WASHINGTON -- As China and the U.S. prepare for their second round of trade talks in Washington later this week, Beijing plans to propose expanding imports of agricultural products and liquefied natural gas from the U.S., according to diplomatic sources. In exchange, China wants the U.S. to ease restrictions imposed on telecom equipment maker ZTE.
Prospects for a larger deal remain cloudy. Beijing has refused Washington's demand that it revise policies aimed at fostering strategic industries, which the Trump administration says unfairly subsidizes Chinese producers at American companies' expense.
Treasury Secretary Steven Mnuchin, Secretary of Commerce Wilbur Ross and U.S.Trade Representative Robert Lighthizer are among the participants from the U.S. Peter Navarro, assistant to the president and a longtime China critic, will not join the talks, the sources said.
On the Chinese side, Vice Premier Liu He; Yi Gang, head of the central bank; and other high-ranking agriculture, finance, and telecom and technology officials have arrived in Washington. The talks will focus on three issues: reducing the trade imbalance, easing sanctions on ZTE, and reviewing "Made in China 2025," Beijing's policy aimed at giving the country an edge in strategic industries.
At the first round of the talks held in Beijing earlier this month, the two sides presented their demands. The discussions this time may yield progress in whittling down China's vast trade surplus with the U.S. and reversing Washington's earlier move to sanction ZTE over alleged national security risks.
Washington's larger goal is cutting China's trade surplus by $200 billion, from $375 billion in 2017. In response, China is finalizing measures to increase imports from the U.S., including soybeans, pork and other farm products; semiconductors; as well as energy and mineral resources, such as LNG. Washington also wants Beijing to open its auto, financial and other sectors wider.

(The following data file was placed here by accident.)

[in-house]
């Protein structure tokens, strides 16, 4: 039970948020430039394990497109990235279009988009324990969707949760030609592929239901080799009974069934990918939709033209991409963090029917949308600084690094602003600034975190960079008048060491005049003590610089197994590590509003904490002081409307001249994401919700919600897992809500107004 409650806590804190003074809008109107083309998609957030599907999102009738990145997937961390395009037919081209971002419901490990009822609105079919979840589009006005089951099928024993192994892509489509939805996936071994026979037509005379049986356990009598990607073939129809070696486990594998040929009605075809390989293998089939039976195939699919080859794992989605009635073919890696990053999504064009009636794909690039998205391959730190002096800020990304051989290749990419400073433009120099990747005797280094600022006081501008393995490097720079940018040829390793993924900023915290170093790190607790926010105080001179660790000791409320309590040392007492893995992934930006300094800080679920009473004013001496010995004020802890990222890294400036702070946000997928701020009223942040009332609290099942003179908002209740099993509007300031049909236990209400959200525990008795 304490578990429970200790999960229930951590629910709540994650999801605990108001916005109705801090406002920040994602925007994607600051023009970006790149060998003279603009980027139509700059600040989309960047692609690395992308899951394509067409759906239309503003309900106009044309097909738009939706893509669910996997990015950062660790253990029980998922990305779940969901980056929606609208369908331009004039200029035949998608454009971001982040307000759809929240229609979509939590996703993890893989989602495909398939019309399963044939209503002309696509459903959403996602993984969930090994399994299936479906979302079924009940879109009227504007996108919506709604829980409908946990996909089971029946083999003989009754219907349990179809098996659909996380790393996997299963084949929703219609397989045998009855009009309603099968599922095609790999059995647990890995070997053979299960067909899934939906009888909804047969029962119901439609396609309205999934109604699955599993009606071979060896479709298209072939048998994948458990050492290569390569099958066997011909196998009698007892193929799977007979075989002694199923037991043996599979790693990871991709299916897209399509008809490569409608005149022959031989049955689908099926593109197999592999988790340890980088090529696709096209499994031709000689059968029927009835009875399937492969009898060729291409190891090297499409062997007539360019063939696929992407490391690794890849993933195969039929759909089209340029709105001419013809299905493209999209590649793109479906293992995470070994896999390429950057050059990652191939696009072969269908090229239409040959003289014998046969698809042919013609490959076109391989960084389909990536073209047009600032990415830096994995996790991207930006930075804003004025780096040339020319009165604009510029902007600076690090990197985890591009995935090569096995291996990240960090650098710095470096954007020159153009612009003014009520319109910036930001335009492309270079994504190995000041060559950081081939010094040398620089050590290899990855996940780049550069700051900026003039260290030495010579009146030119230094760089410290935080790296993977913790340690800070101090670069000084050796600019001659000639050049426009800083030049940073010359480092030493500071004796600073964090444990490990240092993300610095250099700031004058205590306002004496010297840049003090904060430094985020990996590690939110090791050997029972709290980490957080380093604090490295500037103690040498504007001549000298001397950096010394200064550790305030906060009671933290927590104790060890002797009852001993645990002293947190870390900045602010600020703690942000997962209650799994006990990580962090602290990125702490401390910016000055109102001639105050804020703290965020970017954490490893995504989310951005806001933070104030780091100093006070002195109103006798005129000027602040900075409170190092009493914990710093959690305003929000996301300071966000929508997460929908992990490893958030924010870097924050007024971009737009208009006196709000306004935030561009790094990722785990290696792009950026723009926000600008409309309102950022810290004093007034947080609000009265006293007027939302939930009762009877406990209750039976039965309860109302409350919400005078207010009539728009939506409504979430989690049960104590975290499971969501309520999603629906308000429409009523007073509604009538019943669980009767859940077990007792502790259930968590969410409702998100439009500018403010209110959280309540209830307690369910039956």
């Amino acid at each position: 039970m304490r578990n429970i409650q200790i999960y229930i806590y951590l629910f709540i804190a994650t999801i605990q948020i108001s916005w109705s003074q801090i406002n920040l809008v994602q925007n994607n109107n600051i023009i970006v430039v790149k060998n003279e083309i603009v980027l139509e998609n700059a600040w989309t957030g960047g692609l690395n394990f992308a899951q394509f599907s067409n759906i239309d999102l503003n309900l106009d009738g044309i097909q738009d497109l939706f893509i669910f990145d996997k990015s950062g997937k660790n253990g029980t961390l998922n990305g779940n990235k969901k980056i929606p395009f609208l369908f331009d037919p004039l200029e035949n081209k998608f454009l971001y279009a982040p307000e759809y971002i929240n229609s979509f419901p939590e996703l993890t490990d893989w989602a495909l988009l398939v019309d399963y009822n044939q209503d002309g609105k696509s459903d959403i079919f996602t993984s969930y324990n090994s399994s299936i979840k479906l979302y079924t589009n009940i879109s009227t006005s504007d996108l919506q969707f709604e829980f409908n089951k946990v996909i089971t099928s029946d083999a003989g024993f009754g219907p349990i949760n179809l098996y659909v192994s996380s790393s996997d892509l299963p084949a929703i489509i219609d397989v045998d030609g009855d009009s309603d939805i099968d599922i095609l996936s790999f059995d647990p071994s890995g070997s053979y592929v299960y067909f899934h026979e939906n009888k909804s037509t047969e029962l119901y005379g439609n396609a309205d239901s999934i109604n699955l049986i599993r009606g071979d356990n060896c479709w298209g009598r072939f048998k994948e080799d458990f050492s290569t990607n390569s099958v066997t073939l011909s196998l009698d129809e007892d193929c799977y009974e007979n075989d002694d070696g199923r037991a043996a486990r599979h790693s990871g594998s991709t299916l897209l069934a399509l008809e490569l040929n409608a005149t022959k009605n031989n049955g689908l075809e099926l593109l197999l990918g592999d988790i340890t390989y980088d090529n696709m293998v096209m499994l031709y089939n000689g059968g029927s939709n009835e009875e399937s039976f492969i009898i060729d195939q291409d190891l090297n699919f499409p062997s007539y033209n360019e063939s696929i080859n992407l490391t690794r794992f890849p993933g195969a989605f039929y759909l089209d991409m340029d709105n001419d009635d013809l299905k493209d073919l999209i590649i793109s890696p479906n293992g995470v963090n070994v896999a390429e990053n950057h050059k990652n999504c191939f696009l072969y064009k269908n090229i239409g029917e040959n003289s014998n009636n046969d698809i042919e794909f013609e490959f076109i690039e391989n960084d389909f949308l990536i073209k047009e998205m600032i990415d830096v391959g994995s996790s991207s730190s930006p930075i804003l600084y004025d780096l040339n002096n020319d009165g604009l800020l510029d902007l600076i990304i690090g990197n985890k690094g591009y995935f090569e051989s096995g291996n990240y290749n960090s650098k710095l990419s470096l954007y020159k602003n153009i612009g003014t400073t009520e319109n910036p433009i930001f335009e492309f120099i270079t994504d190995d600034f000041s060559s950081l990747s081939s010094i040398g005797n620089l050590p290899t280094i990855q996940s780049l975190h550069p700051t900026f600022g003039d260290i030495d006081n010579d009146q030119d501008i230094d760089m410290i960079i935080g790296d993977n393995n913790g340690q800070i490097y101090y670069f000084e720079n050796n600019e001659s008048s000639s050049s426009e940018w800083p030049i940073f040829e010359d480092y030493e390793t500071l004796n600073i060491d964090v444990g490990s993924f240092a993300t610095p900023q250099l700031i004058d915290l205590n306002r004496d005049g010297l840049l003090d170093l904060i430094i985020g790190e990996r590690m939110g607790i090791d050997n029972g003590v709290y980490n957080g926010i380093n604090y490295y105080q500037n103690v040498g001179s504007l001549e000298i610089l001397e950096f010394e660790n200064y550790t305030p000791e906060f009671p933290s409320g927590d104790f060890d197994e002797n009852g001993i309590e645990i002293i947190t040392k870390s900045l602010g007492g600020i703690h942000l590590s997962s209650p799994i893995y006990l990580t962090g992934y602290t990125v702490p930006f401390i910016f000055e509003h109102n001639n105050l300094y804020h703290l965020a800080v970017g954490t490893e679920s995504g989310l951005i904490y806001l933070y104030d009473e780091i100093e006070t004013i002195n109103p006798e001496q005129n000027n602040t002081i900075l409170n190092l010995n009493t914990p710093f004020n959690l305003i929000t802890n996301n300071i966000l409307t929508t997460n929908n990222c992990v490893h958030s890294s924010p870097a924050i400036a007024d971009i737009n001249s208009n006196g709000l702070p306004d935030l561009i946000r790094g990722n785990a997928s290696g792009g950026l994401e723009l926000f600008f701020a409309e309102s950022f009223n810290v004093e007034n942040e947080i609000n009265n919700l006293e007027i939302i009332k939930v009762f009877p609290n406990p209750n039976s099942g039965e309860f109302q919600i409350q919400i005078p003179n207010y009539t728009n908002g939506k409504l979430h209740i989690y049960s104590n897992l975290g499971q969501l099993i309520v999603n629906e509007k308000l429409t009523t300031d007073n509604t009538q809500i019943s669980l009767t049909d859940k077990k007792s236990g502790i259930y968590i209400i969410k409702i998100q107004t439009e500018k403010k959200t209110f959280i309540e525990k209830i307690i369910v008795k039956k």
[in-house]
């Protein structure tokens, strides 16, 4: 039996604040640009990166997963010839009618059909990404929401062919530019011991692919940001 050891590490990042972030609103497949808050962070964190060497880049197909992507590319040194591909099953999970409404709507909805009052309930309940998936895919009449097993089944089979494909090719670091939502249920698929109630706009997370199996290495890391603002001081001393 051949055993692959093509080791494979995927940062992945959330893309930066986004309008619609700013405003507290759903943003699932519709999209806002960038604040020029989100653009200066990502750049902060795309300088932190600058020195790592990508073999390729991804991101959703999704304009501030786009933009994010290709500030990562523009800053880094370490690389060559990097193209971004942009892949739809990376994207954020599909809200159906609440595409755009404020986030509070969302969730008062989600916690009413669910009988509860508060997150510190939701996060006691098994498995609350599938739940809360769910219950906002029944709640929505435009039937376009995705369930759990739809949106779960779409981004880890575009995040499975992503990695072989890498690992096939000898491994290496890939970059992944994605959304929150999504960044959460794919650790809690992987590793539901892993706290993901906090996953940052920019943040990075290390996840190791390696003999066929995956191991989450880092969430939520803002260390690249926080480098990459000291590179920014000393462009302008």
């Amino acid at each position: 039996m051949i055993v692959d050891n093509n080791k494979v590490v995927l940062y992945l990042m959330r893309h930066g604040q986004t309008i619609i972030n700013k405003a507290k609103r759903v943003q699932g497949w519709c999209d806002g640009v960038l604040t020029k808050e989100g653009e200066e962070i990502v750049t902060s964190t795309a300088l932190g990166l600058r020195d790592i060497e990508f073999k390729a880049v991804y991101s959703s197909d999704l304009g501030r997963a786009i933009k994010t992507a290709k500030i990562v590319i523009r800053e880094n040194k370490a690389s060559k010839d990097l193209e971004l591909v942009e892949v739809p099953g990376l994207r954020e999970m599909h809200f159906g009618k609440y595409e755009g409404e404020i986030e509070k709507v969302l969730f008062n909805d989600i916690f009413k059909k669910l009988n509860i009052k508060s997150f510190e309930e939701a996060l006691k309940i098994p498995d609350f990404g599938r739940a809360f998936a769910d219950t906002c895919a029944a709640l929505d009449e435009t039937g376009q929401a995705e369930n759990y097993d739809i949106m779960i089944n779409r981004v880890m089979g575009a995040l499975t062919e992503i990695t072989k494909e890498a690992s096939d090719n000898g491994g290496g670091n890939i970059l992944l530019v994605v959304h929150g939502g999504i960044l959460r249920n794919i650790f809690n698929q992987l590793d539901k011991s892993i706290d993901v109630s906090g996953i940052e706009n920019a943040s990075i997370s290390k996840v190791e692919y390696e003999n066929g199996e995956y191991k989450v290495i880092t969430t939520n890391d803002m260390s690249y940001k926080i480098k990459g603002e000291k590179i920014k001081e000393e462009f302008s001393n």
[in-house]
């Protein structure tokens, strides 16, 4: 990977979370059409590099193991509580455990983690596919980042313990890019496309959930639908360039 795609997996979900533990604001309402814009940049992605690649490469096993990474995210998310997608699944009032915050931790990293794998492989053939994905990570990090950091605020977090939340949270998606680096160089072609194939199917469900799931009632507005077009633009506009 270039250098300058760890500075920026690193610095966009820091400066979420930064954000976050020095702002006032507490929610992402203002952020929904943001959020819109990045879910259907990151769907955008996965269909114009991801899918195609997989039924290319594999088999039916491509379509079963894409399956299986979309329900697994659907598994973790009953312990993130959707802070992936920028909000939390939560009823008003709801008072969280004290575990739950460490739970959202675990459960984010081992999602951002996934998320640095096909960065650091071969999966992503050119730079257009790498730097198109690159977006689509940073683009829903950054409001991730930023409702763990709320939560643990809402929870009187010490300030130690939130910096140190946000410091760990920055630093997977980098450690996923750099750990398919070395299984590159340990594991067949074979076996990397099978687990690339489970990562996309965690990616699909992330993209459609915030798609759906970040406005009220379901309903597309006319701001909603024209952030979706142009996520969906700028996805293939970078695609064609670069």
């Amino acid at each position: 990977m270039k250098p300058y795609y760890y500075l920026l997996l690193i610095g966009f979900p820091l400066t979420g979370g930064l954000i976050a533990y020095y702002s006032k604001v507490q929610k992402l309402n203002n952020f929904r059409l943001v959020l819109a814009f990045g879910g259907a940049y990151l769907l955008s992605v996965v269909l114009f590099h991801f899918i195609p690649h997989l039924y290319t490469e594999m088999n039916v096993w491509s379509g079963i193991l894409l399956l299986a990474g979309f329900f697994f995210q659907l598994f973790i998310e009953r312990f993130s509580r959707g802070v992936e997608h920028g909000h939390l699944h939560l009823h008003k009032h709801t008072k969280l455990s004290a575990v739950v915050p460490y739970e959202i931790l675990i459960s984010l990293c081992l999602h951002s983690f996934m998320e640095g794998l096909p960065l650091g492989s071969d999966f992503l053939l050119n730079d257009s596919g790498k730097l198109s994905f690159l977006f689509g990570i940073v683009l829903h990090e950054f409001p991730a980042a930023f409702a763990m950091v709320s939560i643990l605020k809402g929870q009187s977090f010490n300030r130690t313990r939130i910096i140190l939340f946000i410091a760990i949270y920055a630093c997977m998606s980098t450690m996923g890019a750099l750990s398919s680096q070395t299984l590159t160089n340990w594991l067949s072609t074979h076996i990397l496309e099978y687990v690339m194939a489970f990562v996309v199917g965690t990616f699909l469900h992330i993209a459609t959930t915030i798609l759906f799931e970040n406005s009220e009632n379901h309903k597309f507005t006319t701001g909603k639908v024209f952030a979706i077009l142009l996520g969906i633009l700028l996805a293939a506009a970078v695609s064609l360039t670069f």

China wants the sanctions against ZTE lifted. The Commerce Department in April slapped a seven-year ban on the Chinese telecom company doing business with U.S. companies for allegedly violating international trade sanctions against Iran and North Korea.
That has made it difficult for ZTE to source semiconductors and other key parts, forcing the company to suspend smartphone sales. President Donald Trump has said he wants to ease the sanctions, and the Commerce Department is working on a detailed plan to do so. In March, Trump announced punitive tariffs on $50 billion worth of Chinese goods over alleged intellectual property violations.
China is calling for the duties to be scrapped, but Washington says it wants Made in China 2025 drastically altered in return, something Beijing is unlikely to do. Neither side is likely to yield in the contest for dominance in high technology, particularly in areas with military applications. Discussions on China's industrial policy are thus likely to yield little progress.
But despite the possibility of resolving the ZTE dispute, many experts believe that fundamentally rebalancing the trade relationship between the world's two largest economies will be difficult and time consuming.